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How micro-credentials can promote lifelong learning

How do we actually show what we know? In a few years' time, we will be able to talk about our competences as pieces of Lego that are constantly being added to, rather than pointing to the courses we have taken. A lot of work is now being done to systematise so-called micro-credentials. 

There is a plethora of different documents and evidence to prove what we know. Most of them are linked to higher education programmes. But a degree certificate says very little about an individual's knowledge. But micro-credentials do.

"Micro-credentials are about breaking down skills into smaller pieces of Lego and looking at specific competences. One example of a Lego piece might be hair colouring for film and TV production, another might be personal interaction. Breaking it down in this way reflects the individual's real skill base," explains Björn Flintberg, researcher and digital strategist at RISE.  

Micromerits not visible today

Today, Ladok, a database of study records from the country's universities and colleges, is the only national register of qualifications. Grades from adult education programmes are not stored in common systems, but in separate databases under the auspices of the respective principals. Neither here nor in Ladok is it possible to zoom in on micro-credentials.  

And learning that takes place outside our traditional educational arenas – the professional Swedish course run by a study association or the leadership training organised by a scout association – is not visible at all.  

"This means that when you have to compile statistics and work with skills planning in a region, you are to some extent forced to guess at what skills base already exists and where you need to replenish it," says Björn Flintberg.  

We have put a lot of emphasis on the individual being able to own and manage their competence certificates

"There is a need to define knowledge at a narrower level"

In June 2022, the Council of Europe issued a recommendation on a strategy for micro-credentials for lifelong learning and employability. The aim was to help institutions and companies in different countries and sectors to design, implement and recognise micro-credentials.

Already in 2021, RISE joined forces with the Swedish Agency for Higher Vocational Education and the Swedish Public Employment Service to develop a Swedish model. The project, funded by Vinnova, is called Kompetenspasset and will lead to a possible standard for micromerits in Sweden.  

"It is important to stress that what we are developing will not replace anything that already exists in our education system. But there is a need to be able to define knowledge at a narrower and smaller level," says Olle Nyman, project manager at RISE, and continues:  

"There is so much education in society today that is not standardised from a micromerit perspective. In many cases it is also not digitised and portable. This makes it difficult to validate and verify. This is something we looked at when we built this model – the importance of making sure who has a certificate or qualification, who issued it and how.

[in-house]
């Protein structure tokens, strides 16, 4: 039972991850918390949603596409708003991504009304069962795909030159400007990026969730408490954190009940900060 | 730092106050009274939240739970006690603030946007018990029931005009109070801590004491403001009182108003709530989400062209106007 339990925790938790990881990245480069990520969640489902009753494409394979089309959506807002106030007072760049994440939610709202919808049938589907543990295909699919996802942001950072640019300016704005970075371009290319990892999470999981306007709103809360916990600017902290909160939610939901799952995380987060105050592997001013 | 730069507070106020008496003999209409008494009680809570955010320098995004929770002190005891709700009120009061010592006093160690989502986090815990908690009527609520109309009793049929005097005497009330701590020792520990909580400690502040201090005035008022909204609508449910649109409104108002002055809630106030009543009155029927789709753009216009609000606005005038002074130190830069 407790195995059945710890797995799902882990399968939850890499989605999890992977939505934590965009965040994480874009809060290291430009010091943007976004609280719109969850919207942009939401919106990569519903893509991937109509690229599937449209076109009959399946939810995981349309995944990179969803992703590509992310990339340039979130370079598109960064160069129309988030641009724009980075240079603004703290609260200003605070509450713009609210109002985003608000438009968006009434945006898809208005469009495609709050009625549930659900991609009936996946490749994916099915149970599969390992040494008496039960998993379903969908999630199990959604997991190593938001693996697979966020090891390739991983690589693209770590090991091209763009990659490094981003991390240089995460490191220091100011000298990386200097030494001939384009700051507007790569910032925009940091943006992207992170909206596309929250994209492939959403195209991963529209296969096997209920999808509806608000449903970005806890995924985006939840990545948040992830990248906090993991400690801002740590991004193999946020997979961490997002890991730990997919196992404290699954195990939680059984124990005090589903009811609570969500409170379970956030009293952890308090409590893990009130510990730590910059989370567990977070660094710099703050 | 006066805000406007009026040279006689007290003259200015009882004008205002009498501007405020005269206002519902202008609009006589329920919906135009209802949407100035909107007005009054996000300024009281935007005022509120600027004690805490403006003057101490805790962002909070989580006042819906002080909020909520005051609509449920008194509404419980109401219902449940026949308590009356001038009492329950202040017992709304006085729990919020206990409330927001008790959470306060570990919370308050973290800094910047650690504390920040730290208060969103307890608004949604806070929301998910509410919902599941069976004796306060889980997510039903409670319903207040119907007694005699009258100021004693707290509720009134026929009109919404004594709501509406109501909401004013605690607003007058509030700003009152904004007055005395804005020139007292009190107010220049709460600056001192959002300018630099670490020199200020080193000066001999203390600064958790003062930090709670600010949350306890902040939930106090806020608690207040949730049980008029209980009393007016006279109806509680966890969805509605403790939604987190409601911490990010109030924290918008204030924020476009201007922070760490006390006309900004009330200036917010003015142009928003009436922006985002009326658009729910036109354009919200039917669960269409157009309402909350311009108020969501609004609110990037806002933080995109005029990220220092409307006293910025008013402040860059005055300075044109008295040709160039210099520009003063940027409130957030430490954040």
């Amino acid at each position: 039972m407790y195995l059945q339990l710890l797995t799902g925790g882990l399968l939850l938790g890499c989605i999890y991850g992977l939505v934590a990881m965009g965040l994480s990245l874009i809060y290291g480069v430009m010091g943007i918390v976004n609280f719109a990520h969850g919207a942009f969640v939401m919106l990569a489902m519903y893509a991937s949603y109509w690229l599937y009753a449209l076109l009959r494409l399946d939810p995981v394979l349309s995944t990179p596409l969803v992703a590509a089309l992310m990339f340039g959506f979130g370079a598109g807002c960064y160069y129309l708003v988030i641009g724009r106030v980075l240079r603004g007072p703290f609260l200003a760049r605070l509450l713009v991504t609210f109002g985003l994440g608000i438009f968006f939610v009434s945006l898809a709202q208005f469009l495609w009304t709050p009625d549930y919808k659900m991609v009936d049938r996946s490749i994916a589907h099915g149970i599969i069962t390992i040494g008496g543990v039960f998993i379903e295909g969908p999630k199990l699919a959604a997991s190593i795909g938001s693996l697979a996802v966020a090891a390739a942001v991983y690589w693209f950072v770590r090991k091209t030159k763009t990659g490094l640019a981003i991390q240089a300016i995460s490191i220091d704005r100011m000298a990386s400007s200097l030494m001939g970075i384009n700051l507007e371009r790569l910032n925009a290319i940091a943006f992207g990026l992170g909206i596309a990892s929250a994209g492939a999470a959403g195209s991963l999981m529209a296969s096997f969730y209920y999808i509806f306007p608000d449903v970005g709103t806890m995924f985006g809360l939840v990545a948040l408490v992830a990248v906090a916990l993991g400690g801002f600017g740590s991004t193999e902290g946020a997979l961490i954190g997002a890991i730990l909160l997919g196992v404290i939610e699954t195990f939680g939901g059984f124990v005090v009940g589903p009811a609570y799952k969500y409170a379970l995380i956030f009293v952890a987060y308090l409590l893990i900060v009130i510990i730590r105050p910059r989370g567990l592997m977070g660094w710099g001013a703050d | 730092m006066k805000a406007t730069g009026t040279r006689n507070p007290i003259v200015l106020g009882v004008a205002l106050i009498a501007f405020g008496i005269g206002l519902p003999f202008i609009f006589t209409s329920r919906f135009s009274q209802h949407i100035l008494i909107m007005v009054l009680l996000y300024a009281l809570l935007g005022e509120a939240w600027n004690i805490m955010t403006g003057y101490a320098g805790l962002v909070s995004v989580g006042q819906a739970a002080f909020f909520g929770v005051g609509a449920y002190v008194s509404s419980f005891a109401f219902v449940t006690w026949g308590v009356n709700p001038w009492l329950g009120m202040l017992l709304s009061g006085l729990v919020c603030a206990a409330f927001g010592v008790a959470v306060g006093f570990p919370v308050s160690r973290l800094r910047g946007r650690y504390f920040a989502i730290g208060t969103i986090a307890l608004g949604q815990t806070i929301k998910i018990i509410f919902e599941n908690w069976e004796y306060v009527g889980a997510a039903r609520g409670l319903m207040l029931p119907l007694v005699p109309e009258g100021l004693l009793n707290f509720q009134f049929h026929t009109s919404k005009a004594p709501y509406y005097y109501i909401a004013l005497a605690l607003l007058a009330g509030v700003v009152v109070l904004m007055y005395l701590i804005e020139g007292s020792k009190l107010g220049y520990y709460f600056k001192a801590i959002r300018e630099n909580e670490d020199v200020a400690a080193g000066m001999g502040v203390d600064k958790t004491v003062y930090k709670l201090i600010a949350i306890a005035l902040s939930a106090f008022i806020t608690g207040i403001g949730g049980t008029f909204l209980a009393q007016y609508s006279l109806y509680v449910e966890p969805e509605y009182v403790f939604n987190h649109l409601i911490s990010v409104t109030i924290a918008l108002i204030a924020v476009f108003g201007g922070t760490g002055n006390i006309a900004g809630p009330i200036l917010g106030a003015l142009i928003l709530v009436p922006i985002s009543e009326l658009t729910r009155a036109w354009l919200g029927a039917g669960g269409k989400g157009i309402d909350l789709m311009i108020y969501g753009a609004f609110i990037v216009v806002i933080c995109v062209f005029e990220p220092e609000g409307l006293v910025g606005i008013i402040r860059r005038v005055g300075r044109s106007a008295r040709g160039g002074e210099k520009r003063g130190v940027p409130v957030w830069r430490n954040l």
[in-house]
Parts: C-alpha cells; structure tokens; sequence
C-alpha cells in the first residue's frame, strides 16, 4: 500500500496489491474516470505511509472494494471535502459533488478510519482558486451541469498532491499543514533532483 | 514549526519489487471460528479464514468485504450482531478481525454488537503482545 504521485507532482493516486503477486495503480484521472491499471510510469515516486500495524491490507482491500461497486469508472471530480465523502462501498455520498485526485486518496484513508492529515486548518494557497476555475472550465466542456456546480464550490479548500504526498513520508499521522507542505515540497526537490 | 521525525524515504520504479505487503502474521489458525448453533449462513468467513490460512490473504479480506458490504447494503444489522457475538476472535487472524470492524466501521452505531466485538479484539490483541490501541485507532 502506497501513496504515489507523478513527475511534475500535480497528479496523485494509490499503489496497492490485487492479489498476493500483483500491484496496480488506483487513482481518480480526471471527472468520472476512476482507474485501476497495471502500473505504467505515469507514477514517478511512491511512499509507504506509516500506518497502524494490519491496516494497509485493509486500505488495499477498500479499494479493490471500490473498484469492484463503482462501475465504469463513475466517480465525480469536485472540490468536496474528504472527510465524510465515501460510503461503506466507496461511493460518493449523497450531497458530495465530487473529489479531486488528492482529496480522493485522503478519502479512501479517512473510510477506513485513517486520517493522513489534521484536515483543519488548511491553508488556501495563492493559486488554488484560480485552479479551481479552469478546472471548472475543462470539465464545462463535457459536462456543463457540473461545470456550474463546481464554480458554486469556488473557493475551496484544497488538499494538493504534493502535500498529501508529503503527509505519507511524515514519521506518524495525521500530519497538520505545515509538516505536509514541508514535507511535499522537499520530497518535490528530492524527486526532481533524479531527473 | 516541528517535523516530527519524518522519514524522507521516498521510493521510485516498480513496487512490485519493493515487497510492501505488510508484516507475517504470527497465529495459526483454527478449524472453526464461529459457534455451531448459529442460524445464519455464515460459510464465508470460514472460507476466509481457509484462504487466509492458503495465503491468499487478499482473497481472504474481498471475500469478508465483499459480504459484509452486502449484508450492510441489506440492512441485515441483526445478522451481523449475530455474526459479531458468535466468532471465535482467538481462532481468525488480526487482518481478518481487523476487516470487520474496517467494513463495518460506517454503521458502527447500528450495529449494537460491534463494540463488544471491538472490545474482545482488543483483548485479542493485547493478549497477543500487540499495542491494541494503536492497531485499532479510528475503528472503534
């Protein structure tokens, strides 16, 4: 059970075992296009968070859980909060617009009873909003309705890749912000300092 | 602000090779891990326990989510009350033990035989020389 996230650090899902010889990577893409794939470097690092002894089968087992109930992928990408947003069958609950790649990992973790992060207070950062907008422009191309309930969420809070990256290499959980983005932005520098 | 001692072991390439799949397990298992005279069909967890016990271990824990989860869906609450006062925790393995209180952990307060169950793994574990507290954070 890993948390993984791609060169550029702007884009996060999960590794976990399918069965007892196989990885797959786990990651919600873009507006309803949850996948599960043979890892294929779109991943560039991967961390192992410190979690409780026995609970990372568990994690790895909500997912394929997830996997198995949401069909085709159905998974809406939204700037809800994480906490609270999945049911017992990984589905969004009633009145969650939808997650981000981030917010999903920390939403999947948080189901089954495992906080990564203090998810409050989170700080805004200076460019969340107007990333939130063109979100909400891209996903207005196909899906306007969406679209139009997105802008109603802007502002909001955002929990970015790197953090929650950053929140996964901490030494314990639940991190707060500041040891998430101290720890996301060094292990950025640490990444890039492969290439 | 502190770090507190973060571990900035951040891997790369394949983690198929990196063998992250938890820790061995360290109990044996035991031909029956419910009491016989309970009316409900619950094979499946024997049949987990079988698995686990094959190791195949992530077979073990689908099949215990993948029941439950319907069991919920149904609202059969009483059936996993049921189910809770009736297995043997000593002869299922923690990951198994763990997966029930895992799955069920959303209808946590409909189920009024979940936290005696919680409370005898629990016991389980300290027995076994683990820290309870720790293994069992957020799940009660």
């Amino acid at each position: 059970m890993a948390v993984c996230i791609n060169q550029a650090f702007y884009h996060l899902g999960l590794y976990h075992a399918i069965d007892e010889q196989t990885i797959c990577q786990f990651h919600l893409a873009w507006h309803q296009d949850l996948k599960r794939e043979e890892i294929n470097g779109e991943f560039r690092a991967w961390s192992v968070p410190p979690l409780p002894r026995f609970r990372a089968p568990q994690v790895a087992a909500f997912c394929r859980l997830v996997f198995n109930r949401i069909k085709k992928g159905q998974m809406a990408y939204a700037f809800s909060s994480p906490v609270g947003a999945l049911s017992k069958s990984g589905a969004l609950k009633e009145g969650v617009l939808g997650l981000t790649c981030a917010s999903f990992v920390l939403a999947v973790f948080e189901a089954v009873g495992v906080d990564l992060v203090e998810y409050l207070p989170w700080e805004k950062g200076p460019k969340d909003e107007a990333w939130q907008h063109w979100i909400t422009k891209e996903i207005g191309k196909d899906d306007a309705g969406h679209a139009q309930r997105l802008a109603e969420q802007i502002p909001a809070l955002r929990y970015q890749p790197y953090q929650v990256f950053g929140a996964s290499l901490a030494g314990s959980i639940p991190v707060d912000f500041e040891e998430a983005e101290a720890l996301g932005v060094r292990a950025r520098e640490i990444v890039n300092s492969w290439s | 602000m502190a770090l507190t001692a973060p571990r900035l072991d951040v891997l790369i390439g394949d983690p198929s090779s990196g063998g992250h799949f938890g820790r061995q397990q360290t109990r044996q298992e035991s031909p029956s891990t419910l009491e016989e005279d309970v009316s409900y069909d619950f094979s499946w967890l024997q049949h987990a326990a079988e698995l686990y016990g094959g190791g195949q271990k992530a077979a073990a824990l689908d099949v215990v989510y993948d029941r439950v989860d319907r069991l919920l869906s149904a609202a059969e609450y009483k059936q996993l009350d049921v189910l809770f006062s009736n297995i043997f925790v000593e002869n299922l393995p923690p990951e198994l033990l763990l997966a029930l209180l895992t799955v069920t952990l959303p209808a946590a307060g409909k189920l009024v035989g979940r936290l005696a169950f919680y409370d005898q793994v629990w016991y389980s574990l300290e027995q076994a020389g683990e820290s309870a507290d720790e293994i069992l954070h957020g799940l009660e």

"For example, if you don't have 100% validation as required by law for university courses, you should show how validation and quality assurance has been done. With this transparency, an employer can decide for himself whether what is shown is a reasonable level of validation," says Björn Flintberg.  

The model covers informal learning 

An important part of the work on the model has been to include and recognise informal learning - something that can benefit people without higher education. It has also been important to make the model responsive to the changing needs of the labour market. Björn Flintberg gives a practical example.

"During the pandemic, the competency maps for flight attendants and nursing assistants were superimposed and it was clear that there was a large overlap in terms of behaviour and service. By adding specific and practical competencies in nursing, the exempted flight crew were ready for a new professional role in a relatively short time," he says.

A standard for the use of micro-credentials would make this kind of reorganisation and skills development easier to implement. And it would make it easier for individuals to reap the benefits of all kinds of knowledge acquisition – building a lifelong legacy – in the labour market.  

"We have put a lot of emphasis on empowering individuals to own and manage their competences. Today, our competence portfolios are largely controlled by trainers. It is important to give individuals more autonomy and the ability to move and view their data," says Olle Nyman.  

HOW micro-credentials WORK  

Micro-credentials certify learning outcomes from shorter programmes, such as a short course.  It is a flexible and targeted way to help people develop the knowledge, skills and competences they need.  

Source: European Education Area

Olle Nyman

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Olle Nyman


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Björn Flintberg

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Björn Flintberg


+46 10 516 56 55

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